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Latest Fresh Express Recall a Lot Like One in May

The latest recall of selected romaine lettuce by Fresh Express is almost an exact duplicate of a recall the company went through in May.

There is one major exception, however.  May’s recall of Fresh Express Romaine-based ready to eat salads occurred because the U.S. Food & Drug Administration (FDA) had found Salmonella contamination.  This second recall concerns possible E. coli O157:H7 contamination.

romaine-salad-featured.jpgOther than that, most of the details are remarkably similar.  

Both the May and July recalls are for Romaine-based products with an “S” in their product codes and both recalls came just a few days after the “use by” dates had passed.

So as in May, most of the potentially contaminated product is probably not going to be found in grocery store coolers but in the home crisper drawers of consumers who already bought the product.

No illnesses were associated with the May recall, and so far, none are known to be linked to the July recall.

The footprints for the two recalls are also remarkably similar.  Twenty states and most of Canada are involved.  Canada was first by a few hours with details on the July 14 recall of the selected romaine lettuce products.

The affected romaine products have “use-by” dates of July 9-12 and have an “S” in the product code.

This time FDA found E. coli O157:H7 in a random test of a package of Hearts of Romaine.

The latest recalled salad products were distributed in Arizona, Arkansas, California Colorado, Hawaii, Idaho, Kansas, Minnesota, Montana, Nebraska, New Mexico, North Dakota, Oklahoma, Oregon, South Dakota, Texas, Utah, Wyoming, Washington, and Nevada.

The list of states for the May recall also included Alaska.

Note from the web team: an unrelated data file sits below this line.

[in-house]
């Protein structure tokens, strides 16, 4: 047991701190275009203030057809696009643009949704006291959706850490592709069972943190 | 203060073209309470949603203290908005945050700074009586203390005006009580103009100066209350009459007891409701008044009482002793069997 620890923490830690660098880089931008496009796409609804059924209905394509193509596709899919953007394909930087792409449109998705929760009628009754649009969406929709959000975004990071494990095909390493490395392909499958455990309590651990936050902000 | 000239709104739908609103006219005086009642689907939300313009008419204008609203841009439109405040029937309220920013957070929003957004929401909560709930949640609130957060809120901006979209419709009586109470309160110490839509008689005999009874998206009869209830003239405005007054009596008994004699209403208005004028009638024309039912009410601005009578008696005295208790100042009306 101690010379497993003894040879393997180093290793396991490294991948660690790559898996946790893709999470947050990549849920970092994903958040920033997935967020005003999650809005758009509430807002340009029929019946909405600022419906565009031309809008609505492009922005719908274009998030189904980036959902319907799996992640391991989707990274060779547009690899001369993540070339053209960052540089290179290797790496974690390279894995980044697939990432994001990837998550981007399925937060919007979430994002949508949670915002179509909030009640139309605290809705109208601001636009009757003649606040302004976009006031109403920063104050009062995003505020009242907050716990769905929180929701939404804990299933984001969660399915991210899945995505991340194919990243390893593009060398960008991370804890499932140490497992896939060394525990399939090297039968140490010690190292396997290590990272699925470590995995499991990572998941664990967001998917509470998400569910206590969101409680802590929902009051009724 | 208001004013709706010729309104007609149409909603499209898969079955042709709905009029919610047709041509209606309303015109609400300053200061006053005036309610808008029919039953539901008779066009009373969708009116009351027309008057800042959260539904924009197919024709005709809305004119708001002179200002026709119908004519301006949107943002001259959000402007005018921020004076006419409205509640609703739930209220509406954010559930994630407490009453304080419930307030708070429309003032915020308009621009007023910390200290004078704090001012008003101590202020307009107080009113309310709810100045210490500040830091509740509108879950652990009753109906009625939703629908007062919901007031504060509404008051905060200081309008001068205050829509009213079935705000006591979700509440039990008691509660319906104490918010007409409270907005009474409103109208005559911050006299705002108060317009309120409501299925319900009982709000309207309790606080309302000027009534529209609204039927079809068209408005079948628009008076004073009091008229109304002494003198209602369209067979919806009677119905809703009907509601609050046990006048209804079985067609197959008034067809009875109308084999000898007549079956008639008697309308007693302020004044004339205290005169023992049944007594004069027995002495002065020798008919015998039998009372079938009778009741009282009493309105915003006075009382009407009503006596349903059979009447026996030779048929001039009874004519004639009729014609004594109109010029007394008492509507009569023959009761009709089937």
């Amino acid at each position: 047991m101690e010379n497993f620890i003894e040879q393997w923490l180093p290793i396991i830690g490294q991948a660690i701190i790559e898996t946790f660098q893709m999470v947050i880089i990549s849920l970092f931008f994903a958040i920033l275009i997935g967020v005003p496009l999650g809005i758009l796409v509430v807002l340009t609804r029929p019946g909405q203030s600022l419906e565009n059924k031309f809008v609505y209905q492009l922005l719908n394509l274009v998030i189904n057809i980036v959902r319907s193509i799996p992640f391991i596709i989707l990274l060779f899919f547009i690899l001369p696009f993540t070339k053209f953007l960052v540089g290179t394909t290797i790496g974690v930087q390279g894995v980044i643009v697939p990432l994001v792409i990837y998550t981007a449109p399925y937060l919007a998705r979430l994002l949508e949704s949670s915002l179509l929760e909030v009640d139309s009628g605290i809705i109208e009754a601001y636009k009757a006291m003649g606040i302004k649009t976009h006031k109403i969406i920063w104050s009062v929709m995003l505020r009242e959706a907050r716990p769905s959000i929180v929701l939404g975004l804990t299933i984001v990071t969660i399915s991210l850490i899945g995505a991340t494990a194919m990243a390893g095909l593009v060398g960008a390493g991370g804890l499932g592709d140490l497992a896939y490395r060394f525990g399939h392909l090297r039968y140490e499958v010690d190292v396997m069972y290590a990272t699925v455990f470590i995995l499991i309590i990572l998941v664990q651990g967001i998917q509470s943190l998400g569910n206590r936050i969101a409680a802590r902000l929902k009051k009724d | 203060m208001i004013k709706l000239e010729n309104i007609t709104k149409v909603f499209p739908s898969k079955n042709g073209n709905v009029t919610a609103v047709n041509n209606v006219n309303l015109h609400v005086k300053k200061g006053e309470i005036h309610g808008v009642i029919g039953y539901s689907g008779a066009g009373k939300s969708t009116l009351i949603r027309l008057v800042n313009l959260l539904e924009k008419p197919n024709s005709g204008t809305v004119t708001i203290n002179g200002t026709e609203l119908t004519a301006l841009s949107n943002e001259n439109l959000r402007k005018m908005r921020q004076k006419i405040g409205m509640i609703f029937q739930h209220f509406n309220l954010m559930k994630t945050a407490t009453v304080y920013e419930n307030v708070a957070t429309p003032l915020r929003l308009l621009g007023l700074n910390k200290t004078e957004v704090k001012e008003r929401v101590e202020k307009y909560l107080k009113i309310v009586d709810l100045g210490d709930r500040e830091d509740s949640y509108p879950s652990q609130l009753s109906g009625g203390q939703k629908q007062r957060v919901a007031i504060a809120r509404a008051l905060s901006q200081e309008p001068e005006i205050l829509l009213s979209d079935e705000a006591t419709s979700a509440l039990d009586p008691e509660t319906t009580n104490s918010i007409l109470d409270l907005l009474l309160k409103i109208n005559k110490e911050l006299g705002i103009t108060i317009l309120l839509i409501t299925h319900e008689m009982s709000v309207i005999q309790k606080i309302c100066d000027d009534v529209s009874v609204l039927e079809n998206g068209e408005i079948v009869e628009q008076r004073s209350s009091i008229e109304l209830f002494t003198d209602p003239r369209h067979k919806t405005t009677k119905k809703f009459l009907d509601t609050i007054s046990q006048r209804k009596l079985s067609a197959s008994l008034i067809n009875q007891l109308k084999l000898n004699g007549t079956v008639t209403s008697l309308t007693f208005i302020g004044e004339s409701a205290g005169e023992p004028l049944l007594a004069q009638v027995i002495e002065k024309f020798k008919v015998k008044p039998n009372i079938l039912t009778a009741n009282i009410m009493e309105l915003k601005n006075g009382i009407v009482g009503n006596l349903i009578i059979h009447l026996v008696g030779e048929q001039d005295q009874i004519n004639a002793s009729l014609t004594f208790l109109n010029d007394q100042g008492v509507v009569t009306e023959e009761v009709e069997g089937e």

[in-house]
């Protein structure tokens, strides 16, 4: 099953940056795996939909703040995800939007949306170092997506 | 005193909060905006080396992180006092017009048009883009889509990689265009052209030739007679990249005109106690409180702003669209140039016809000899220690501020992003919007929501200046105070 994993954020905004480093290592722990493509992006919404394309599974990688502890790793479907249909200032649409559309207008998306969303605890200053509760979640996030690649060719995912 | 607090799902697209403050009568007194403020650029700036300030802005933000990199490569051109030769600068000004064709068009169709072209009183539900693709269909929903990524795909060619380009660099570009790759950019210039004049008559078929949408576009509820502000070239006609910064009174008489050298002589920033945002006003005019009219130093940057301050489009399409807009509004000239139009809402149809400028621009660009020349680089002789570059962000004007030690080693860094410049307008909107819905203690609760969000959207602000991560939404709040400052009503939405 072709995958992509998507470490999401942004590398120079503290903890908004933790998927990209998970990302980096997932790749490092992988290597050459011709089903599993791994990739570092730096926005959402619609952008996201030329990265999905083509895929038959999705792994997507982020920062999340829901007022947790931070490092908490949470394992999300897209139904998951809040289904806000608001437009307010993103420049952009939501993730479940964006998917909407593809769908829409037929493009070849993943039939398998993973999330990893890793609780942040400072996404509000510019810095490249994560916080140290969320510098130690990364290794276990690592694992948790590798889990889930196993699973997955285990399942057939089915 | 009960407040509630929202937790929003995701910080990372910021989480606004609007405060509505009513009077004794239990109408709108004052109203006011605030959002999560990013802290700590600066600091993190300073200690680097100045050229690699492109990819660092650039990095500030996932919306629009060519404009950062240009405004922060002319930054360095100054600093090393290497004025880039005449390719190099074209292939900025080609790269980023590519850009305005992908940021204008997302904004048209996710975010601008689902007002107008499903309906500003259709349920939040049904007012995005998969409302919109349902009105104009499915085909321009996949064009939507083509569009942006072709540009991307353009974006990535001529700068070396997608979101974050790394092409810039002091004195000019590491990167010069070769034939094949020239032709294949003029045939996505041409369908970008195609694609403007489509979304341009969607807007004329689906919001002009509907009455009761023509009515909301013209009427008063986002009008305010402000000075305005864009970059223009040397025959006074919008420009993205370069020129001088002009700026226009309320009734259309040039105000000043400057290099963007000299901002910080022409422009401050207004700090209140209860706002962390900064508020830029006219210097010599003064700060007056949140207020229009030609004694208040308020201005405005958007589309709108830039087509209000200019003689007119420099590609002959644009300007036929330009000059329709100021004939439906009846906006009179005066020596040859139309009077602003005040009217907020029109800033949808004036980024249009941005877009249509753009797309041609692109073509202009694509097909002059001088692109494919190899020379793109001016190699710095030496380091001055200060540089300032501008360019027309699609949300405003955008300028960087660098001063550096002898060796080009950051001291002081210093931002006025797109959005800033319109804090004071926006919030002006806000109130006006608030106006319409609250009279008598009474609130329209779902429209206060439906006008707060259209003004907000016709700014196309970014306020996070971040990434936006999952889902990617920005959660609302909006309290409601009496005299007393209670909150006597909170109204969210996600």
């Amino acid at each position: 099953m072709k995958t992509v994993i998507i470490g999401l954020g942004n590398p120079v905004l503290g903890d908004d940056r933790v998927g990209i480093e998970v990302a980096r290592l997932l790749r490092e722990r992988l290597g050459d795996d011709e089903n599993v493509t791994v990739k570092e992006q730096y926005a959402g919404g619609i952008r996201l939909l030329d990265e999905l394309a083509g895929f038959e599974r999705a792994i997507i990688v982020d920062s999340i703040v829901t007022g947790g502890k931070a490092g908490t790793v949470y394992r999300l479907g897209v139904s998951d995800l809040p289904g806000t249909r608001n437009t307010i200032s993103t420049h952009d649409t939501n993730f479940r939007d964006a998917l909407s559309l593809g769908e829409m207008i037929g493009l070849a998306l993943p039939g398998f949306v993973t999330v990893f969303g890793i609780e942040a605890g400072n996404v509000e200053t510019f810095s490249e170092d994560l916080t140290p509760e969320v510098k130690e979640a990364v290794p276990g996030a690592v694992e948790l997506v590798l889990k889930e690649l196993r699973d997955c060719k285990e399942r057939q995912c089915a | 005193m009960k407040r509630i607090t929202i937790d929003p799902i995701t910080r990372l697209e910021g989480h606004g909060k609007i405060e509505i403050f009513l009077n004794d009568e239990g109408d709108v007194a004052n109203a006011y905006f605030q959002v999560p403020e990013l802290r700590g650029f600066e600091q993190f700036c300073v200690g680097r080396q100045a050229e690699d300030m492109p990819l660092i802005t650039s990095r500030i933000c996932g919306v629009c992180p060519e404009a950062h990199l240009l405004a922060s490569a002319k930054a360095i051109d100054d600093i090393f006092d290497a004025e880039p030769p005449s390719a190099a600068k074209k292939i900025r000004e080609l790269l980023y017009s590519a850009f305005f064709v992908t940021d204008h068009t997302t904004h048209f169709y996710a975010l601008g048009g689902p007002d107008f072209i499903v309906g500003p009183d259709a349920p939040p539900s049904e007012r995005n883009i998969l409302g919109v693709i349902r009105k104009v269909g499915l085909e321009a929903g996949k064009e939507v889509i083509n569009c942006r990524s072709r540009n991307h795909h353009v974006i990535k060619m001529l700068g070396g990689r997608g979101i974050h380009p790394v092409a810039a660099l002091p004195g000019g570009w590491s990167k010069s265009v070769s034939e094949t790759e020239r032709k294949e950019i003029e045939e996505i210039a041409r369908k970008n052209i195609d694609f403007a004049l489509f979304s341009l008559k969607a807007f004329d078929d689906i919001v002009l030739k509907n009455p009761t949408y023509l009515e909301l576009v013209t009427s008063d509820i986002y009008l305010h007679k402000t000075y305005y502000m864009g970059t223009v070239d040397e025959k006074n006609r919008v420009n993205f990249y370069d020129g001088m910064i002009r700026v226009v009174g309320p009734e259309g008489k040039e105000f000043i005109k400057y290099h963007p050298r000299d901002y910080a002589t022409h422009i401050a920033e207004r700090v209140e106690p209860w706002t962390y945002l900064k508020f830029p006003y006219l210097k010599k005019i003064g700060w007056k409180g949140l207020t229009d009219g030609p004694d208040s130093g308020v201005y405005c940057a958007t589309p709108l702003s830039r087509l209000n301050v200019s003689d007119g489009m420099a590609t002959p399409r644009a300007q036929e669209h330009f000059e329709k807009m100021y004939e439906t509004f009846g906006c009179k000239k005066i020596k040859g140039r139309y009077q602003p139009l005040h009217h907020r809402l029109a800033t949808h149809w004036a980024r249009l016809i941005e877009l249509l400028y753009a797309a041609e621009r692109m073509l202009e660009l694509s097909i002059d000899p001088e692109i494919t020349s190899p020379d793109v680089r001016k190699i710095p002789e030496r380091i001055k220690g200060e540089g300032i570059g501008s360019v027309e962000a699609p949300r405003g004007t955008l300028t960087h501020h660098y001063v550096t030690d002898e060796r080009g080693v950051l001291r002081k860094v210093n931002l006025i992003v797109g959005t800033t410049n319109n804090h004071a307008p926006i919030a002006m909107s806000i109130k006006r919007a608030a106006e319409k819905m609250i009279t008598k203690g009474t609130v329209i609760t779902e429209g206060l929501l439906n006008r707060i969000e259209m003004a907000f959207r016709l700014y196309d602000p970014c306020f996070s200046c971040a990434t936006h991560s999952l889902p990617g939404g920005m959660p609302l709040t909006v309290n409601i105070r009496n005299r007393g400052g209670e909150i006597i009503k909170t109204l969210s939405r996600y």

Fresh Express is a wholly owned subsidiary of Chiquita Brands International.

Anyone with questions can contact the Fresh Express Consumer Response Center at 800-242-5472.

Fresh Express List of Recalled Products for the United States

Fresh Express List of Recalled Products for Canada

© Food Safety News
  • hhamil

    Once again, we have a recall as a result of a “random test” by the FDA of a food produced under the food safety plan by a company with a reputation for implementing strategies that are considered on the cutting edge of improving food safety.
    Just as occurred in the previous recall, Food Safety News has the opportunity to report the answers to several questions which have clear implications for the current food safety legislation, including the following:
    1) Did the Fresh Express food safety plan under which this recalled food was produced include ALL of the components mandated in the S 510 and/or HR 2749?
    2) Was the recalled food subject to a testing protocol like supporters of S 510/HR 2749 advocate?
    3) Were there components of the food safety plan under which the recalled food produced in addition to those required by S 510 and/or HR 2749? If so, what were they?
    If the answers to all of the questions are “yes,” as I would bet they are, then come the bigger questions including:
    1) What evidence is there that the Fresh Express food safety plan made a material difference? And, if it did, how much of a difference?
    2) As Fresh Express’ food safety plan didn’t succeed in this case where it had the full support of management in company that has a reputation for excellent performance and is operated under near ideal circumstances, why should we believe that the imposition of the less rigorous requirements of S 510 will effectively control the food safety risk in salad greens?
    3) What impact did co-mingling of multiple harvests have on the spread of the pathogen?
    4) What impact did co-mingling of multiple harvests have on the size of the recall?
    5) How many people will actually become ill as a result of this contamination? And how severe will the illnesses turn out to be?
    6) How big would a processor need to reasonably amortize the cost of the food safety plan that failed to catch the recalled food?
    It is clear to me that the real world is demonstrating via recalls/outbreaks that S 510/HR 2749 will NOT fulfill the inflated claims made by its supporters while it all but eliminates small competitors.
    Are Food Safety News and its publisher, Bill Marler; the Make Our Food Safe coalition and our Senators willing to see the “handwriting on the wall” coming from these repeated outbreaks/recalls in the industrial food system?

  • Harry Hamil

    Once again, we have a recall as a result of a “random test” by the FDA of a food produced under the food safety plan by a company with a reputation for implementing strategies that are considered on the cutting edge of improving food safety.